Joe Henderson: Changing Hillsborough Commission makeup worth a look


You could say Hillsborough County Commissioner Sandy Murman was thinking outside the box when she proposed a major change Wednesday to how that governing body is chosen.

On the other hand, you could say it was all about the box — the ballot box, that is.

You probably would be correct on both points. It also doesn’t mean she was wrong to argue that the Commission should eliminate countywide seats in favor of single-member districts.

It also is a fact, though, that commissioners have used countywide seats as a way to stay in power.

Doesn’t that trump everything?


Hang with me for just a bit.

Hillsborough’s charter, approved by voters 35 years ago, provides for seven county commissioners. Four of them represent a single district; three are chosen countywide.

The rationale behind that is that voters will always have a say in the majority makeup of the board.

In 1983, when the referendum passed creating the current setup, Hillsborough’s population was a little over 700,000. Today, it is 1.4 million and expanding rapidly.

In the Tampa Bay Times story about Murman’s proposal, she made the point that the county has more people than 10 states.

I looked it up. She is correct.

There are more people here than in Alaska, Delaware, Maine, Montana, New Hampshire, North Dakota, Rhode Island, South Dakota, Vermont and Wyoming. For good measure, we’re about equal with Hawaii.

Another fun fact: Hillsborough’s population has jumped by about 200,000 since 2010. To put that in perspective, basically, the population of Richmond, Va. moved into Hillsborough County.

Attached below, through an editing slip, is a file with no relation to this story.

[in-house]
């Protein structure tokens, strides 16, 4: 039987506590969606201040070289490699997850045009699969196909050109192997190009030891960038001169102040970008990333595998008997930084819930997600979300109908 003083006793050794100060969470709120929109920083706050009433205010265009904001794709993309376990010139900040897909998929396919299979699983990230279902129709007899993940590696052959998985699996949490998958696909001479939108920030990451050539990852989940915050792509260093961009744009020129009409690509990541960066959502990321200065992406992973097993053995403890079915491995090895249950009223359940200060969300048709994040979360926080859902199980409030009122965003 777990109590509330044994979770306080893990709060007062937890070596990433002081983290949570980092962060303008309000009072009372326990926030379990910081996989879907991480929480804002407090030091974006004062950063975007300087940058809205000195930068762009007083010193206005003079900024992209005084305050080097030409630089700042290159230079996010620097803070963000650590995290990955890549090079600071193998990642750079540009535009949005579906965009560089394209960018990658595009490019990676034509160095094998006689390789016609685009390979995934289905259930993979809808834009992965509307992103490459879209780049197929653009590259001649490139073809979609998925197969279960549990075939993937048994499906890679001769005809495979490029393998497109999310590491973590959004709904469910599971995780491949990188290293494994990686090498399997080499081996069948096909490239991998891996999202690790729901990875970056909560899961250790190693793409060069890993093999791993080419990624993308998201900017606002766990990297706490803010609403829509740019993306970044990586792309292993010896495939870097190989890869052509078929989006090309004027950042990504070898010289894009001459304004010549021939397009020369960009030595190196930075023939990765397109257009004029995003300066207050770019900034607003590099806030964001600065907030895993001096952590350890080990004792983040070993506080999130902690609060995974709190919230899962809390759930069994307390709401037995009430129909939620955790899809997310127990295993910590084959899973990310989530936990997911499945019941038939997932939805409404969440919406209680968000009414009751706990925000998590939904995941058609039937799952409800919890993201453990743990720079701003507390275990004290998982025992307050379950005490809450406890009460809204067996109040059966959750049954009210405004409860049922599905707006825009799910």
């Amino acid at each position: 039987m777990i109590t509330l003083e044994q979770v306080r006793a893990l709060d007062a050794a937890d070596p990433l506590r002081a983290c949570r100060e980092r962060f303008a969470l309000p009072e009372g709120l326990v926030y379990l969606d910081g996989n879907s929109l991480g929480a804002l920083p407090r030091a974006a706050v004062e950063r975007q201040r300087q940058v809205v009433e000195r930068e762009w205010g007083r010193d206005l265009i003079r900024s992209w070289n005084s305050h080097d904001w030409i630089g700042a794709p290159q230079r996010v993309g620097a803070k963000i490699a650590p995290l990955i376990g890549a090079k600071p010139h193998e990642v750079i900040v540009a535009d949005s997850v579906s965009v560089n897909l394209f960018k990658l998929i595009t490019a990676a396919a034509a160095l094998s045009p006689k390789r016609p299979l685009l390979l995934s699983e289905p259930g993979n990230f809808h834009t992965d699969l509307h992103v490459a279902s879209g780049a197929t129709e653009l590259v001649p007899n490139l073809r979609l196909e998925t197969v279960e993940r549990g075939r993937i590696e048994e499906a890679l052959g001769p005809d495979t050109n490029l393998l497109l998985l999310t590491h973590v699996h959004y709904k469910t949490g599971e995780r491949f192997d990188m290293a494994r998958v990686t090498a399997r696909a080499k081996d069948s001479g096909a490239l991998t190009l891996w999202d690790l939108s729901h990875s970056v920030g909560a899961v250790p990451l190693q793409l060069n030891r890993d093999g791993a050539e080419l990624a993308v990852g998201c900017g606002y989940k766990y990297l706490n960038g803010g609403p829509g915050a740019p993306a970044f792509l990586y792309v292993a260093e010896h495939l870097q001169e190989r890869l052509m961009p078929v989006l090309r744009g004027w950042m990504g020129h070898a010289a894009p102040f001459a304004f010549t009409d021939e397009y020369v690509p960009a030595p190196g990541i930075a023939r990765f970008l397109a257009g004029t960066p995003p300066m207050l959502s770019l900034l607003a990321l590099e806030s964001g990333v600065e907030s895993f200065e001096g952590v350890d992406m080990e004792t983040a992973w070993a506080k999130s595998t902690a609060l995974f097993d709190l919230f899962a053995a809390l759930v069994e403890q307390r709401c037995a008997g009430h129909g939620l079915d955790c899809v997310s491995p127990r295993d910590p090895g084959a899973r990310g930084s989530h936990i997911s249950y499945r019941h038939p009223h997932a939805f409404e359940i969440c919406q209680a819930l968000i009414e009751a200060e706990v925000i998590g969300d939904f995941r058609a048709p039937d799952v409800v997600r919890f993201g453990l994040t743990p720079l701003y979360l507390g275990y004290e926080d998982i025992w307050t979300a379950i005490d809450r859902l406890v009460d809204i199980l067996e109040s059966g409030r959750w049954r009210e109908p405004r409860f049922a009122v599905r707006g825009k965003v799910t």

By the year 2030, only 12 years from now, that number is predicted to increase by another 300,000 — roughly the population of Cincinnati. If that happens, I hope they’re thoughtful enough to bring more Skyline Chili outlets here, but I digress.

Murman argues that changing the commission makeup to single-member districts — and maybe expanding the board by two members — makes sense because Hillsborough is too large for anyone to effectively represent everyone in the county.

That point is worthy of discussion.

But critics were quick to pounce on Murman, and they had a point too. After all, she plans to run for a countywide seat this fall even though voters in District 1 elected her in 2016 to a four-year term.

With a big, blue Democratic wave forecast for November, Murman, a Republican, might face a tough battle in a hotly contested countywide race.

If her idea passes, though, she could suddenly have a change of heart and stay in District 1 until 2020. There’s a good chance new boundary lines would leave her in good shape to win another election.

Such intrigue.

Let’s be honest, though. Commissioners have been using these countywide seats to bob and weave around term limits. We’re seeing that play out again this fall.

Commissioner Victor Crist can’t run again in his single-member district because he has served the maximum of two consecutive terms. Ah, but he can run countywide and start the clock over.

That’s what he is doing.

Ken  Hagan, who has served two countywide terms, is running for Crist’s District 2 seat.

Crist is running for Hagan’s countywide chair.

See how this works?

Yes, voters have the final say whether that tactic is successful, but generally, incumbents and familiar names have a great advantage in these situations.